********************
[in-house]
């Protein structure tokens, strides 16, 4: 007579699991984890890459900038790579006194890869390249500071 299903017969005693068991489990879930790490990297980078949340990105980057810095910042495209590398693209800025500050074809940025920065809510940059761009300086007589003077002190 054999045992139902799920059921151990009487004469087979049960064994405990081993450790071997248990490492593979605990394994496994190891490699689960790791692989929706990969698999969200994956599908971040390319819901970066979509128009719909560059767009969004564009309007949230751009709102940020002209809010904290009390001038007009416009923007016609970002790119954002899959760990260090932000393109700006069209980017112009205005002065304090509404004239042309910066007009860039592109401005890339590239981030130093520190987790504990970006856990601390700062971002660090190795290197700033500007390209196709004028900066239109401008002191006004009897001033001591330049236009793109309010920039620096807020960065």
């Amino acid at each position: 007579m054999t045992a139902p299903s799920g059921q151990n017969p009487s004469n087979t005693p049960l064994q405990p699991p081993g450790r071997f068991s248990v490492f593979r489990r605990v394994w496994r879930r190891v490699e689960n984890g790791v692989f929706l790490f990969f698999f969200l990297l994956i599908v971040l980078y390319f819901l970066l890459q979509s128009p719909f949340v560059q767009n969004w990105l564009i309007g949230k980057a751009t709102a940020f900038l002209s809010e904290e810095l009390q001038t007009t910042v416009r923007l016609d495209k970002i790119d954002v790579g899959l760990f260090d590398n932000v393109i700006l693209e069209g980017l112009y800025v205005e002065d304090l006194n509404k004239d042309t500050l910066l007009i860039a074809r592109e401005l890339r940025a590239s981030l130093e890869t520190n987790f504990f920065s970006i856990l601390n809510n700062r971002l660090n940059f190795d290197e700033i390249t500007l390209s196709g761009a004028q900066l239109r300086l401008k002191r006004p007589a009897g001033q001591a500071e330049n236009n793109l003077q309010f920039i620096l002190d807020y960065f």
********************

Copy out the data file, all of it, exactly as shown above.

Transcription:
[in-house]
């Protein structure tokens, strides 16, 4: 007579699991984890890459900038790579006194890869390249500071 299903017969005693068991489990879930790490990297980078949340990105980057810095910042495209590398693209800025500050074809940025920065809510940059761009300086007589003077002190 054999045992139902799920059921151990009487004469087979049960064994405990081993450790071997248990490492593979605990394994496994190891490699689960790791692989929706990969698999969200994956599908971040390319819901970066979509128009719909560059767009969004564009309007949230751009709102940020002209809010904290009390001038007009416009923007016609970002790119954002899959760990260090932000393109700006069209980017112009205005002065304090509404004239042309910066007009860039592109401005890339590239981030130093520190987790504990970006856990601390700062971002660090190795290197700033500007390209196709004028900066239109401008002191006004009897001033001591330049236009793109309010920039620096807020960065």
């Amino acid at each position: 007579m054999t045992a139902p299903s799920g059921q151990n017969p009487s004469n087979t005693p049960l064994q405990p699991p081993g450790r071997f068991s248990v490492f593979r489990r605990v394994w496994r879930r190891v490699e689960n984890g790791v692989f929706l790490f990969f698999f969200l990297l994956i599908v971040l980078y390319f819901l970066l890459q979509s128009p719909f949340v560059q767009n969004w990105l564009i309007g949230k980057a751009t709102a940020f900038l002209s809010e904290e810095l009390q001038t007009t910042v416009r923007l016609d495209k970002i790119d954002v790579g899959l760990f260090d590398n932000v393109i700006l693209e069209g980017l112009y800025v205005e002065d304090l006194n509404k004239d042309t500050l910066l007009i860039a074809r592109e401005l890339r940025a590239s981030l130093e890869t520190n987790f504990f920065s970006i856990l601390n809510n700062r971002l660090n940059f190795d290197e700033i390249t500007l390209s196709g761009a004028q900066l239109r300086l401008k002191r006004p007589a009897g001033q001591a500071e330049n236009n793109l003077q309010f920039i620096l002190d807020y960065f």